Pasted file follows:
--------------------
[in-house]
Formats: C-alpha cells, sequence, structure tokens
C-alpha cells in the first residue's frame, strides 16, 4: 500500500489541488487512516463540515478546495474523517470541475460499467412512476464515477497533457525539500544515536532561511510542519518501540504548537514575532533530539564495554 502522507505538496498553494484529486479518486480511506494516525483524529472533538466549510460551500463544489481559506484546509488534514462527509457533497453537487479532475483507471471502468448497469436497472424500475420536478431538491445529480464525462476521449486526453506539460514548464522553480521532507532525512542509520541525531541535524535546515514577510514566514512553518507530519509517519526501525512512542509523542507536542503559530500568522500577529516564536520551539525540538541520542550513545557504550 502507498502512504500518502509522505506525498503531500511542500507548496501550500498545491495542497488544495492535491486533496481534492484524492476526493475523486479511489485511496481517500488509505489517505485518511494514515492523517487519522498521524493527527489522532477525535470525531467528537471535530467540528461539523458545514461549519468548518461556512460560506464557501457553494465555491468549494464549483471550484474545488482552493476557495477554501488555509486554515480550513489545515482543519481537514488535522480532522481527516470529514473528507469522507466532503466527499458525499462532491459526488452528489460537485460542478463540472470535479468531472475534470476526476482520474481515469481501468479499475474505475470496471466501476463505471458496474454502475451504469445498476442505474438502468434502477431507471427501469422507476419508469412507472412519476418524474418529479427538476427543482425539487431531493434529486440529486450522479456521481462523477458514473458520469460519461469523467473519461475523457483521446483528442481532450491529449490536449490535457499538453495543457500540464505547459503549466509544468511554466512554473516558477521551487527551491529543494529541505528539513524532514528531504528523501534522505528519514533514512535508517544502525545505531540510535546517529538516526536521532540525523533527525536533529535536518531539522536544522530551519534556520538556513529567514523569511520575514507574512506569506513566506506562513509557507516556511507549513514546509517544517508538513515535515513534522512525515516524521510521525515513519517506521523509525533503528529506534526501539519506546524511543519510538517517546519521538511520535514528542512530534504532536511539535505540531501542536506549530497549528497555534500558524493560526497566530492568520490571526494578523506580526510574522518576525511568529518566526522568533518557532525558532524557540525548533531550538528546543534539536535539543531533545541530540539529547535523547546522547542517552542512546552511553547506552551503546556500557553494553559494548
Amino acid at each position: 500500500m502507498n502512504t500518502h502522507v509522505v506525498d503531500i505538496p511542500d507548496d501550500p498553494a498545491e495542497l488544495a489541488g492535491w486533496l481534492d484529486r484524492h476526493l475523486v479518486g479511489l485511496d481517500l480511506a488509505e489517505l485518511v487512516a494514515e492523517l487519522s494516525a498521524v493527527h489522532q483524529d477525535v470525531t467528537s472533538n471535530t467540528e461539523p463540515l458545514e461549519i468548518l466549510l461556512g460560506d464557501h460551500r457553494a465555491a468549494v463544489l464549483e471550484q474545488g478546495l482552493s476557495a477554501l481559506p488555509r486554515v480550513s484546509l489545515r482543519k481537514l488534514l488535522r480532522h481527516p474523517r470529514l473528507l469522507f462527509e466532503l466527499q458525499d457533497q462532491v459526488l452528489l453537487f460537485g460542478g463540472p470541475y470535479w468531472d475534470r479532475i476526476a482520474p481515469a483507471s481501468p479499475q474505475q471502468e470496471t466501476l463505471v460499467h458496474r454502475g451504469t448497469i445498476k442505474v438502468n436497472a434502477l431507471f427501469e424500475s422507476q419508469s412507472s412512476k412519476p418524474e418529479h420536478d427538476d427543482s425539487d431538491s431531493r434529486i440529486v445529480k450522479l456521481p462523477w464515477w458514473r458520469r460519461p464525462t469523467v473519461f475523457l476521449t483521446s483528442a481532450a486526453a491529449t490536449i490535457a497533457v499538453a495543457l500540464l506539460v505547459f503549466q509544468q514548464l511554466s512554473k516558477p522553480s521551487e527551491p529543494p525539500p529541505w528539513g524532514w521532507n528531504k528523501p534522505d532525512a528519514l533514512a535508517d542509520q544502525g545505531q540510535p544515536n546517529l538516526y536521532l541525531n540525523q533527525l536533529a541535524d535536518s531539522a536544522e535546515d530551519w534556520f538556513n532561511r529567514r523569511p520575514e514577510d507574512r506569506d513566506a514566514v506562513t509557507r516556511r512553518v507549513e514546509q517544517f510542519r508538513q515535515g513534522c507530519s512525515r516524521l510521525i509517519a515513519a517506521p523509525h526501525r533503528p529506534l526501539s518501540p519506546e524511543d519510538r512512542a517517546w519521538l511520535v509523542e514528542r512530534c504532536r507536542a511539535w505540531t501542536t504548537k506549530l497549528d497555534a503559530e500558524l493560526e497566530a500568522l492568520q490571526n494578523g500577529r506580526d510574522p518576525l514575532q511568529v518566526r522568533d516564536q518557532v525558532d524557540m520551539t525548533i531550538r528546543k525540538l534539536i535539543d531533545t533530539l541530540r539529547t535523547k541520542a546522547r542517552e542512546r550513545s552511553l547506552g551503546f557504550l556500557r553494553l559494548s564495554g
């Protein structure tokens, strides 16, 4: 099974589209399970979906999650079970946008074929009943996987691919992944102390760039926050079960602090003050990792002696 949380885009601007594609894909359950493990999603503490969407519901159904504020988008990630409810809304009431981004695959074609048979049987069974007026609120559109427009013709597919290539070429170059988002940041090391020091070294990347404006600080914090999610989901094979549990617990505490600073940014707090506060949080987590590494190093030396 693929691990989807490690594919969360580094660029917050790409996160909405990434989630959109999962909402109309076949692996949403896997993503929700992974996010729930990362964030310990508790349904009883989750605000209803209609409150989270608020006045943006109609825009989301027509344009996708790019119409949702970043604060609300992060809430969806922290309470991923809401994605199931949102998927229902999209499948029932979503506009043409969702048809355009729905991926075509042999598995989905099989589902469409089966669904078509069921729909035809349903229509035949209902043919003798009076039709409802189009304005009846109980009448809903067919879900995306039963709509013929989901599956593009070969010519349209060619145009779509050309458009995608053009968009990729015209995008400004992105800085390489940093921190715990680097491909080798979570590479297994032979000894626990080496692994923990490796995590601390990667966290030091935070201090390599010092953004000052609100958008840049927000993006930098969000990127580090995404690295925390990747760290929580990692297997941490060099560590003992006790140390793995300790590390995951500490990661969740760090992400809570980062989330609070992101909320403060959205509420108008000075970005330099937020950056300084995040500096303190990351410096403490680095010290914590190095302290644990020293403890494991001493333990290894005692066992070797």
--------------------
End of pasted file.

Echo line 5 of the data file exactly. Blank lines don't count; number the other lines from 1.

């Protein structure tokens, strides 16, 4: 099974589209399970979906999650079970946008074929009943996987691919992944102390760039926050079960602090003050990792002696 949380885009601007594609894909359950493990999603503490969407519901159904504020988008990630409810809304009431981004695959074609048979049987069974007026609120559109427009013709597919290539070429170059988002940041090391020091070294990347404006600080914090999610989901094979549990617990505490600073940014707090506060949080987590590494190093030396 693929691990989807490690594919969360580094660029917050790409996160909405990434989630959109999962909402109309076949692996949403896997993503929700992974996010729930990362964030310990508790349904009883989750605000209803209609409150989270608020006045943006109609825009989301027509344009996708790019119409949702970043604060609300992060809430969806922290309470991923809401994605199931949102998927229902999209499948029932979503506009043409969702048809355009729905991926075509042999598995989905099989589902469409089966669904078509069921729909035809349903229509035949209902043919003798009076039709409802189009304005009846109980009448809903067919879900995306039963709509013929989901599956593009070969010519349209060619145009779509050309458009995608053009968009990729015209995008400004992105800085390489940093921190715990680097491909080798979570590479297994032979000894626990080496692994923990490796995590601390990667966290030091935070201090390599010092953004000052609100958008840049927000993006930098969000990127580090995404690295925390990747760290929580990692297997941490060099560590003992006790140390793995300790590390995951500490990661969740760090992400809570980062989330609070992101909320403060959205509420108008000075970005330099937020950056300084995040500096303190990351410096403490680095010290914590190095302290644990020293403890494991001493333990290894005692066992070797």